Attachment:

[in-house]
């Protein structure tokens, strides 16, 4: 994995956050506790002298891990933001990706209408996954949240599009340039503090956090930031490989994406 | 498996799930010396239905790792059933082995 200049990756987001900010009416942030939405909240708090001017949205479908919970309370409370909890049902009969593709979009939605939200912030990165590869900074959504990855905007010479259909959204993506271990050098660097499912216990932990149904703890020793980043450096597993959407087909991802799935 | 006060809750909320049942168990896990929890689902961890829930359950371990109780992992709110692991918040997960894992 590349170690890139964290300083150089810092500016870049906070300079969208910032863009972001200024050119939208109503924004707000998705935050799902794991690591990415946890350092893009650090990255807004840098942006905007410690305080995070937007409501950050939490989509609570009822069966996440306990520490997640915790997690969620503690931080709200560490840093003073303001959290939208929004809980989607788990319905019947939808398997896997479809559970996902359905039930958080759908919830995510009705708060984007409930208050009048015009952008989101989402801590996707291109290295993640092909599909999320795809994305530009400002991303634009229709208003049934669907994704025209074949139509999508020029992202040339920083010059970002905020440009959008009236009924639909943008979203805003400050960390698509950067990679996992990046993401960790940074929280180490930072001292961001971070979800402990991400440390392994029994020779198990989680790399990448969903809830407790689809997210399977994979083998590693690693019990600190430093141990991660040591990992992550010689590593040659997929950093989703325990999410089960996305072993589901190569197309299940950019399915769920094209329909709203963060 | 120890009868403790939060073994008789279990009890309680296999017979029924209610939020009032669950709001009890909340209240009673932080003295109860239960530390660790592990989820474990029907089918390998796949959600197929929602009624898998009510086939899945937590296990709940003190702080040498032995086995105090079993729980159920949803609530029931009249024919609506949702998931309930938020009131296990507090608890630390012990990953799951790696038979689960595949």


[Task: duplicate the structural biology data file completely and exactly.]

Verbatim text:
[in-house]
């Protein structure tokens, strides 16, 4: 994995956050506790002298891990933001990706209408996954949240599009340039503090956090930031490989994406 | 498996799930010396239905790792059933082995 200049990756987001900010009416942030939405909240708090001017949205479908919970309370409370909890049902009969593709979009939605939200912030990165590869900074959504990855905007010479259909959204993506271990050098660097499912216990932990149904703890020793980043450096597993959407087909991802799935 | 006060809750909320049942168990896990929890689902961890829930359950371990109780992992709110692991918040997960894992 590349170690890139964290300083150089810092500016870049906070300079969208910032863009972001200024050119939208109503924004707000998705935050799902794991690591990415946890350092893009650090990255807004840098942006905007410690305080995070937007409501950050939490989509609570009822069966996440306990520490997640915790997690969620503690931080709200560490840093003073303001959290939208929004809980989607788990319905019947939808398997896997479809559970996902359905039930958080759908919830995510009705708060984007409930208050009048015009952008989101989402801590996707291109290295993640092909599909999320795809994305530009400002991303634009229709208003049934669907994704025209074949139509999508020029992202040339920083010059970002905020440009959008009236009924639909943008979203805003400050960390698509950067990679996992990046993401960790940074929280180490930072001292961001971070979800402990991400440390392994029994020779198990989680790399990448969903809830407790689809997210399977994979083998590693690693019990600190430093141990991660040591990992992550010689590593040659997929950093989703325990999410089960996305072993589901190569197309299940950019399915769920094209329909709203963060 | 120890009868403790939060073994008789279990009890309680296999017979029924209610939020009032669950709001009890909340209240009673932080003295109860239960530390660790592990989820474990029907089918390998796949959600197929929602009624898998009510086939899945937590296990709940003190702080040498032995086995105090079993729980159920949803609530029931009249024919609506949702998931309930938020009131296990507090608890630390012990990953799951790696038979689960595949």